SF Symphony has cleverly teamed the Nielsen concerto with two other works that are solidly based in imagery and storytelling. Connesson's Une lueur dans l'âge sombre was commissioned for the 2005 Season of the Royal Scottish National Orchestra and dedicated to its new Music Director, Stéphane Denève. The work is a flight of fancy, unfolding the composer's vision around the creation of a galaxy - ex nihilo - the sudden presence and harmony of something coming out of nothing. Likewise, Sergei Prokofiev's hit on the classic fairy tale, Cinderella. What stranger-than-fiction forces does a girl actually require to get out of obscurity and into The Palace?
About his violin project at Nina Grieg's (a sort-of Troldhaugen: Summer of 1911), Carl Nielsen said, "It has to be good music and yet always show regard for the development of the solo instrument, putting it in the best possible light. The piece must have substance and be popular and showy without being superficial. These conflicting elements must and shall meet and form a higher unity." Perhaps what the concerto requires at the outset is a super-charismatic musician who is unabashed about delivering a Tell All.
"One thing I am doing, is that I have agreed to become the President of the Jury for the Carl Nielsen International Violin Competition [in Odense, Denmark, April 16-22]. The competition has been going on for some years, but they've raised the level of admission. They approached me and I said, 'On two conditions. One, on the Jury - I don't want one person who is a teacher.' This seems to be the norm today, that teachers are on juries. Teachers invariably have conflicts of interest. The other condition was that I wanted the competition to provide real opportunity for a young gifted violinist to launch their career. Not just a lump sum of money and flowers, but to provide them with concert opportunities, mentorship guidance, and that the people on the Jury are not just musicians but also concert organizers, managers, etc. The reason I do this is to make the Nielsen Violin Concerto appealing. It must be played in the competition. This is one way I'm trying to create a positive influence on the next generation of violinists so that they have a relationship with Nielsen and that his concerto is a part of their repertoire early on."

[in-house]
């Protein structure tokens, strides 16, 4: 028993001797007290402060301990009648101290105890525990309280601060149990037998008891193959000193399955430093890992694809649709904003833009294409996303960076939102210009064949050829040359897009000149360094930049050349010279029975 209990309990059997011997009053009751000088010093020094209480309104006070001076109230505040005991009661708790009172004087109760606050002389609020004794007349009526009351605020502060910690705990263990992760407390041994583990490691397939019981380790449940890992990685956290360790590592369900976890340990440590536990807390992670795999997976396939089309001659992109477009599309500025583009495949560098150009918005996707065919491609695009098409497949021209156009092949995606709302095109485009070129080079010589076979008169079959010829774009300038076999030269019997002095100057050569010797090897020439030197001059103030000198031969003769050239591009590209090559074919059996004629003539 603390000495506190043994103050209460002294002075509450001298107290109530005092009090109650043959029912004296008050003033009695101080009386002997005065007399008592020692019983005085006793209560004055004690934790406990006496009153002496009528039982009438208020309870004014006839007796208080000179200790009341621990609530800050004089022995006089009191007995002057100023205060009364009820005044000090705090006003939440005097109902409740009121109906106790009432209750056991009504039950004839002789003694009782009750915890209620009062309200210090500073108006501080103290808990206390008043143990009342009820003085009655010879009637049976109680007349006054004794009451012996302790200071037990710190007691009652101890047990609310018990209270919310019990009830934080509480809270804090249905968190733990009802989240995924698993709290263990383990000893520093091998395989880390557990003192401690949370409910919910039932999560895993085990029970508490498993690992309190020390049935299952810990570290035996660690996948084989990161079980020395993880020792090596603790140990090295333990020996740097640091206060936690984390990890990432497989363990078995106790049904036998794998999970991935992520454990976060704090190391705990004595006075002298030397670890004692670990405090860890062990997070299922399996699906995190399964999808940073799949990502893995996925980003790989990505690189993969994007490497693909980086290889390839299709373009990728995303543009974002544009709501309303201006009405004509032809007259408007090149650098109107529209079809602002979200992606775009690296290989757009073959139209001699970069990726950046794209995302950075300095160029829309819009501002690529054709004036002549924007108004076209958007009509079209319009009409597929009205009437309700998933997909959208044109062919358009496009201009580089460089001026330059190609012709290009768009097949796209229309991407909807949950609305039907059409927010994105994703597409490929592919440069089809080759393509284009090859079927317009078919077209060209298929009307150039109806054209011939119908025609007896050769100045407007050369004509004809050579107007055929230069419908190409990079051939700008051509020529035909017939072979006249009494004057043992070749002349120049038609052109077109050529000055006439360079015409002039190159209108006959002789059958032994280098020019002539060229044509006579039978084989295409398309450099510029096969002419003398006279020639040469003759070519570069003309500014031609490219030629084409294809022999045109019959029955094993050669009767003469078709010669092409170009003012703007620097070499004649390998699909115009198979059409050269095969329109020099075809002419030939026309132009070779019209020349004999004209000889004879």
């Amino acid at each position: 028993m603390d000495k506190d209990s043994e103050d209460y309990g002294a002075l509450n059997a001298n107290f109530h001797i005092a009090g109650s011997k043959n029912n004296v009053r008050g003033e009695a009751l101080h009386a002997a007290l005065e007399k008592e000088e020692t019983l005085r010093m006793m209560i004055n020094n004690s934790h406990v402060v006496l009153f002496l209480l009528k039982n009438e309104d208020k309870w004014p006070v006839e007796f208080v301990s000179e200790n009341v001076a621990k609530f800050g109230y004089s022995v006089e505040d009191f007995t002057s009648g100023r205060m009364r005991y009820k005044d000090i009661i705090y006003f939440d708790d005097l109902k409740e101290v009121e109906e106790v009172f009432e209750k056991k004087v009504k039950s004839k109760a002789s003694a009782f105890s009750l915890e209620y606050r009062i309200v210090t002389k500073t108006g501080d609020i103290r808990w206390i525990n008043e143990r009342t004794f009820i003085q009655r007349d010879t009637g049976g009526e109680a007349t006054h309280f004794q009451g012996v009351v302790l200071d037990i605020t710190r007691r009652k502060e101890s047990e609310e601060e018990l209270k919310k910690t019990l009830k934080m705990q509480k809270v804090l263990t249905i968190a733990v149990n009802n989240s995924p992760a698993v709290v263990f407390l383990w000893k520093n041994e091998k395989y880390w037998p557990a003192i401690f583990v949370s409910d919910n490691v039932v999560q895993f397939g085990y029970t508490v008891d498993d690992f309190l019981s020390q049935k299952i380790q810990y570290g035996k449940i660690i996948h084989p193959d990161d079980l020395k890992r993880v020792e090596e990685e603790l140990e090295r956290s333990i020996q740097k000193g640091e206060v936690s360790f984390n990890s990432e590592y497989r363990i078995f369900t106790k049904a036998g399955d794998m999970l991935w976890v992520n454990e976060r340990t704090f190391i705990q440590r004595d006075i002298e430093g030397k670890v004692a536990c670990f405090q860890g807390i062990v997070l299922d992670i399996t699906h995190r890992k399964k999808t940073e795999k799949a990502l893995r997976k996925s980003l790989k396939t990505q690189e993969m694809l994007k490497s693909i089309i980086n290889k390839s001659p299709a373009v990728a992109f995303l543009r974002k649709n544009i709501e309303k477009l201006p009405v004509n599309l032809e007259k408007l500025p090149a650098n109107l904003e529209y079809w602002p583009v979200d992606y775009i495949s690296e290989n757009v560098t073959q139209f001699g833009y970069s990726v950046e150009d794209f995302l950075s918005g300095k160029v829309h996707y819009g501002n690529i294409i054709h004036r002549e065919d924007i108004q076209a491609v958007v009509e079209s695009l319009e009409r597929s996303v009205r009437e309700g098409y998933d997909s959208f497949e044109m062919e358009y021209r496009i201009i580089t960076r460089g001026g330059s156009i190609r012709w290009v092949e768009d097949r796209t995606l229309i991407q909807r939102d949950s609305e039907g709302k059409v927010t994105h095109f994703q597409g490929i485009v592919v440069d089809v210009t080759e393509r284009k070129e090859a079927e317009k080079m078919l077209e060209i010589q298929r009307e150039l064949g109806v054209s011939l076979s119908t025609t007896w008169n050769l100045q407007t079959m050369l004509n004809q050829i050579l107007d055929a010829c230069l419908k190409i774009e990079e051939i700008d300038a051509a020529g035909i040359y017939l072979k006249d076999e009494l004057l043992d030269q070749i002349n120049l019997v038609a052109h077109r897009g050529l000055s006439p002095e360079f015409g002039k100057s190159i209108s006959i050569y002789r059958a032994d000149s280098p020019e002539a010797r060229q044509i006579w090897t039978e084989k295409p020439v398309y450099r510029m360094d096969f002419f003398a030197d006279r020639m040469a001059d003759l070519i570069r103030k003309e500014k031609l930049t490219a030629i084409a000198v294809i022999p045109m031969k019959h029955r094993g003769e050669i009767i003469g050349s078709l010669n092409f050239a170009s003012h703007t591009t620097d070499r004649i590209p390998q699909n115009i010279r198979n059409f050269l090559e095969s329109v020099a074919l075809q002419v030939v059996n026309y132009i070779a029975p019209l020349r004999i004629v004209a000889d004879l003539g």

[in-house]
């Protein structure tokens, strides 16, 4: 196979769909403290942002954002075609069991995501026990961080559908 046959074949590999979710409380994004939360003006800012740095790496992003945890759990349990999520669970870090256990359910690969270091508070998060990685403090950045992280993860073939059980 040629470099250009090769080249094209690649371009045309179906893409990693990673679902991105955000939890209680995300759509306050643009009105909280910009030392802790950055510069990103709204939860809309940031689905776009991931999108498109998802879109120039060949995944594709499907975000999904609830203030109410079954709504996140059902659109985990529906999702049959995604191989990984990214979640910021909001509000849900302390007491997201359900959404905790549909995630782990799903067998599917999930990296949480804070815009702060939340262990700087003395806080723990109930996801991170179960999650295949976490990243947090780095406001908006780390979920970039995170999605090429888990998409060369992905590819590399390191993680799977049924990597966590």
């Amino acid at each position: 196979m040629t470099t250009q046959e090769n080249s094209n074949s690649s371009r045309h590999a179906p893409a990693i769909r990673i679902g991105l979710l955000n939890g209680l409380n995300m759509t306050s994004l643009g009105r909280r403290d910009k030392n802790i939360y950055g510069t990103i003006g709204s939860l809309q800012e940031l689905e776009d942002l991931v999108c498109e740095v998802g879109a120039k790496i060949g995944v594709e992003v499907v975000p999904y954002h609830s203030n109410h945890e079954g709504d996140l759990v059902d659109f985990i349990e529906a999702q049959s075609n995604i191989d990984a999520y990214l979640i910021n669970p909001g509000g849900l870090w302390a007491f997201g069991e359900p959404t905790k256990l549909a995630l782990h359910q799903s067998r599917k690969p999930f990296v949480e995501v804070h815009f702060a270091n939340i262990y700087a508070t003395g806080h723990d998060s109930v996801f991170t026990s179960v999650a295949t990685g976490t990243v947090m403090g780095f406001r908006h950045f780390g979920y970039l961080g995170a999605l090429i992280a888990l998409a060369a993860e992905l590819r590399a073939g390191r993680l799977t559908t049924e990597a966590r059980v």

"This is the responsibility we have as performers. We did not write the music. We are a medium through which this music has to come. We can either magnify it or minimize it. That's the big responsibility we have when are faced with these masterpieces - how to live up to them. How to make others feel what we feel and hear in this work. We need to find these kids as young as possible. The sooner the better. The reason I wanted to become a violinist was from watching Itzhak Perlman play on TV. I was eight. Then my parents took me to see him. That was it - that was the moment. I had been playing the violin already, but very unenthusiastically. It was after seeing him that I announced to my parents it was what I wanted to do. I think I said I wanted to be 'The World Champion of Violin'. I was into soccer at the time, so that was the terminology I used. The whole point of being a performing musician is to inspire in others the same love for the music we feel. That must be the driving force."